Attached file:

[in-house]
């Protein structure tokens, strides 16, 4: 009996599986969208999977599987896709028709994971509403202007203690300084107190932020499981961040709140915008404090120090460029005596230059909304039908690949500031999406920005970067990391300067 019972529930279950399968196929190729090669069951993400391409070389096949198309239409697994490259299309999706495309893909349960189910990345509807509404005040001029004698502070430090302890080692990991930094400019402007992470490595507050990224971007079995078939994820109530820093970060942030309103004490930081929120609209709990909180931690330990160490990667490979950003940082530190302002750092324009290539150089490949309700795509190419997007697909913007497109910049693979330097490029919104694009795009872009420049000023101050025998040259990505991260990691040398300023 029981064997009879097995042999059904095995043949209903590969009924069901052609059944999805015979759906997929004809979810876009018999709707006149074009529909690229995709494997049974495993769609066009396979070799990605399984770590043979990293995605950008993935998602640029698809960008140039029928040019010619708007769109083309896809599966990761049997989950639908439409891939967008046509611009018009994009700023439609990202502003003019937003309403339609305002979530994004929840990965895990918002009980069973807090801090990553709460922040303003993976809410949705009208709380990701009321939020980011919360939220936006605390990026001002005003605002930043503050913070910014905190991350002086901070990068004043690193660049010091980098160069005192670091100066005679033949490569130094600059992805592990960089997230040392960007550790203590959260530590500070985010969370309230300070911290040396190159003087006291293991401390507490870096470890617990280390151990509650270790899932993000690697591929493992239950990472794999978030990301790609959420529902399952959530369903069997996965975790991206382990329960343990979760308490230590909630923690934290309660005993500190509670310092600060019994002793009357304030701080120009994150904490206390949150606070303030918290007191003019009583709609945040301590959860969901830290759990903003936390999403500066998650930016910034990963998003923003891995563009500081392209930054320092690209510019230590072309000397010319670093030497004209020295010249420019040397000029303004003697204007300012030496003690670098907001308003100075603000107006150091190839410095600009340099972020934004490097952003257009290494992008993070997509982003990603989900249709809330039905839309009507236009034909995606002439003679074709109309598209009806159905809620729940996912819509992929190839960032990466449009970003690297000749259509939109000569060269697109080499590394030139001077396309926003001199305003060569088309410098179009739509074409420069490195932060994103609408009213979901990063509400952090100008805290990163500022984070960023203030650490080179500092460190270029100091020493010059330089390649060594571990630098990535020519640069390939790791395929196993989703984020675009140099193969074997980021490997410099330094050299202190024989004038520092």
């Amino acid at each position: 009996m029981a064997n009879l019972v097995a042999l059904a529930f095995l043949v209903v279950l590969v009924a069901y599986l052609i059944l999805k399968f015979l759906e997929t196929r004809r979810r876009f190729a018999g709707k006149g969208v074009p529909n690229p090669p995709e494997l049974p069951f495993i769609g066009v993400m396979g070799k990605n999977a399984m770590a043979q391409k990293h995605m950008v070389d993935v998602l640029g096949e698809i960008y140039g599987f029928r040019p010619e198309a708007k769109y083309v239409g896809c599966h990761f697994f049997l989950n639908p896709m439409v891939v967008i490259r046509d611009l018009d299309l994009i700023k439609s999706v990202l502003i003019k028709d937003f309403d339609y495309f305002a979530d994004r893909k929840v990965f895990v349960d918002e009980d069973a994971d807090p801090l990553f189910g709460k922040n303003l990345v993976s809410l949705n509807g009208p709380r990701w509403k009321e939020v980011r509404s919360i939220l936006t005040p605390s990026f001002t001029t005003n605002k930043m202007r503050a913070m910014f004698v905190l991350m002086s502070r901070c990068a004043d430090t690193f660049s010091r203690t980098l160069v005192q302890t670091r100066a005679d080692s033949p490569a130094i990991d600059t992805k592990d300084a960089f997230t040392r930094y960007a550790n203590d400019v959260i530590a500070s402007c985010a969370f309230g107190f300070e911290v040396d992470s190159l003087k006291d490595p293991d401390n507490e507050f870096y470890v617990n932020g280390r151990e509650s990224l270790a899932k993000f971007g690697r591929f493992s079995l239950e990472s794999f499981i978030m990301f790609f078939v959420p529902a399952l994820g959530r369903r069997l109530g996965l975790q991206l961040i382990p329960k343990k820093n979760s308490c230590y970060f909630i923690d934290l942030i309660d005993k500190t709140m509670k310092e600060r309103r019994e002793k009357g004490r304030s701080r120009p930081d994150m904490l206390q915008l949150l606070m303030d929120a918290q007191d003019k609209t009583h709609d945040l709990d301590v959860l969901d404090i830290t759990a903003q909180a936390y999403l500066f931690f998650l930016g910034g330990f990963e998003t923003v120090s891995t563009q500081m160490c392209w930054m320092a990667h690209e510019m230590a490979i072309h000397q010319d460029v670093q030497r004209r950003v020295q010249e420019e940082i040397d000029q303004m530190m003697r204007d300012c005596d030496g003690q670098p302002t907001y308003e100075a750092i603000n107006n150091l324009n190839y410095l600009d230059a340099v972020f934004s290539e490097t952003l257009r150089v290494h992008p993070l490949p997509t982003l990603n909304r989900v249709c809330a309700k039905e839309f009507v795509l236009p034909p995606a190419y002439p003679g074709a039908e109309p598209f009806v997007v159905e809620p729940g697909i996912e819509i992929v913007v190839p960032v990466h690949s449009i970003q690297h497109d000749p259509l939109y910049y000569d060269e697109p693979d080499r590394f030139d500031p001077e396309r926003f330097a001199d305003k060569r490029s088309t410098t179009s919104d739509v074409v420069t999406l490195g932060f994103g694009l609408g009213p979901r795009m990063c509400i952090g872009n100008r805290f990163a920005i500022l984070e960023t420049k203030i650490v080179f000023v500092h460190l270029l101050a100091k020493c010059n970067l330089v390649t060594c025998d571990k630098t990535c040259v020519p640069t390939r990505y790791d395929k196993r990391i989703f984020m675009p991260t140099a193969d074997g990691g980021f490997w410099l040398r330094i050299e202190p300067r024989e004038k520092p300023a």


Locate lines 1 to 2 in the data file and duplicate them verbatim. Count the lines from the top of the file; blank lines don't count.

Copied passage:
[in-house]
């Protein structure tokens, strides 16, 4: 009996599986969208999977599987896709028709994971509403202007203690300084107190932020499981961040709140915008404090120090460029005596230059909304039908690949500031999406920005970067990391300067 019972529930279950399968196929190729090669069951993400391409070389096949198309239409697994490259299309999706495309893909349960189910990345509807509404005040001029004698502070430090302890080692990991930094400019402007992470490595507050990224971007079995078939994820109530820093970060942030309103004490930081929120609209709990909180931690330990160490990667490979950003940082530190302002750092324009290539150089490949309700795509190419997007697909913007497109910049693979330097490029919104694009795009872009420049000023101050025998040259990505991260990691040398300023 029981064997009879097995042999059904095995043949209903590969009924069901052609059944999805015979759906997929004809979810876009018999709707006149074009529909690229995709494997049974495993769609066009396979070799990605399984770590043979990293995605950008993935998602640029698809960008140039029928040019010619708007769109083309896809599966990761049997989950639908439409891939967008046509611009018009994009700023439609990202502003003019937003309403339609305002979530994004929840990965895990918002009980069973807090801090990553709460922040303003993976809410949705009208709380990701009321939020980011919360939220936006605390990026001002005003605002930043503050913070910014905190991350002086901070990068004043690193660049010091980098160069005192670091100066005679033949490569130094600059992805592990960089997230040392960007550790203590959260530590500070985010969370309230300070911290040396190159003087006291293991401390507490870096470890617990280390151990509650270790899932993000690697591929493992239950990472794999978030990301790609959420529902399952959530369903069997996965975790991206382990329960343990979760308490230590909630923690934290309660005993500190509670310092600060019994002793009357304030701080120009994150904490206390949150606070303030918290007191003019009583709609945040301590959860969901830290759990903003936390999403500066998650930016910034990963998003923003891995563009500081392209930054320092690209510019230590072309000397010319670093030497004209020295010249420019040397000029303004003697204007300012030496003690670098907001308003100075603000107006150091190839410095600009340099972020934004490097952003257009290494992008993070997509982003990603989900249709809330039905839309009507236009034909995606002439003679074709109309598209009806159905809620729940996912819509992929190839960032990466449009970003690297000749259509939109000569060269697109080499590394030139001077396309926003001199305003060569088309410098179009739509074409420069490195932060994103609408009213979901990063509400952090100008805290990163500022984070960023203030650490080179500092460190270029100091020493010059330089390649060594571990630098990535020519640069390939790791395929196993989703984020675009140099193969074997980021490997410099330094050299202190024989004038520092």